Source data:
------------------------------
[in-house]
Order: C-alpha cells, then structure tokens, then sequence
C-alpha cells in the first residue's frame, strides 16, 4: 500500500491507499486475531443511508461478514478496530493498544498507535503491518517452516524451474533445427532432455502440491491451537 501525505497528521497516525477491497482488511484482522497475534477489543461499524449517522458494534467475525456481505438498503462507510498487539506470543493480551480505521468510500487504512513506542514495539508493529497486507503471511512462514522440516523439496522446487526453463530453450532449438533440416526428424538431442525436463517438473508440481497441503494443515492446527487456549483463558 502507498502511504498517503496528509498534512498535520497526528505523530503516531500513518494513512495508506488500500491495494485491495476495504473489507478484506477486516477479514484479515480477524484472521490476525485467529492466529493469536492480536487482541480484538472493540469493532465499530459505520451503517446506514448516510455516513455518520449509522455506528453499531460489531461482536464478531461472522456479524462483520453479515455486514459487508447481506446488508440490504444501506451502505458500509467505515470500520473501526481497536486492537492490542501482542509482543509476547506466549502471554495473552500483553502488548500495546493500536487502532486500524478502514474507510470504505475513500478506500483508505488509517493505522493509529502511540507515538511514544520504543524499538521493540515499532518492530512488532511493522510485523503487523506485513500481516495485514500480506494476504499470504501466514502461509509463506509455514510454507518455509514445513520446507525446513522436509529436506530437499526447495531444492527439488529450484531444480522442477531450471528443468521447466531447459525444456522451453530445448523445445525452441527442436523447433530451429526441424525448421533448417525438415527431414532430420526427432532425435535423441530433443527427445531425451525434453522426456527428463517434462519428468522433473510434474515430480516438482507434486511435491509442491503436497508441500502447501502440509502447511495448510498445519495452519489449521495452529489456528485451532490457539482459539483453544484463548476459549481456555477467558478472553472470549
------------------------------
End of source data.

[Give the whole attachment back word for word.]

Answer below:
[in-house]
Order: C-alpha cells, then structure tokens, then sequence
C-alpha cells in the first residue's frame, strides 16, 4: 500500500491507499486475531443511508461478514478496530493498544498507535503491518517452516524451474533445427532432455502440491491451537 501525505497528521497516525477491497482488511484482522497475534477489543461499524449517522458494534467475525456481505438498503462507510498487539506470543493480551480505521468510500487504512513506542514495539508493529497486507503471511512462514522440516523439496522446487526453463530453450532449438533440416526428424538431442525436463517438473508440481497441503494443515492446527487456549483463558 502507498502511504498517503496528509498534512498535520497526528505523530503516531500513518494513512495508506488500500491495494485491495476495504473489507478484506477486516477479514484479515480477524484472521490476525485467529492466529493469536492480536487482541480484538472493540469493532465499530459505520451503517446506514448516510455516513455518520449509522455506528453499531460489531461482536464478531461472522456479524462483520453479515455486514459487508447481506446488508440490504444501506451502505458500509467505515470500520473501526481497536486492537492490542501482542509482543509476547506466549502471554495473552500483553502488548500495546493500536487502532486500524478502514474507510470504505475513500478506500483508505488509517493505522493509529502511540507515538511514544520504543524499538521493540515499532518492530512488532511493522510485523503487523506485513500481516495485514500480506494476504499470504501466514502461509509463506509455514510454507518455509514445513520446507525446513522436509529436506530437499526447495531444492527439488529450484531444480522442477531450471528443468521447466531447459525444456522451453530445448523445445525452441527442436523447433530451429526441424525448421533448417525438415527431414532430420526427432532425435535423441530433443527427445531425451525434453522426456527428463517434462519428468522433473510434474515430480516438482507434486511435491509442491503436497508441500502447501502440509502447511495448510498445519495452519489449521495452529489456528485451532490457539482459539483453544484463548476459549481456555477467558478472553472470549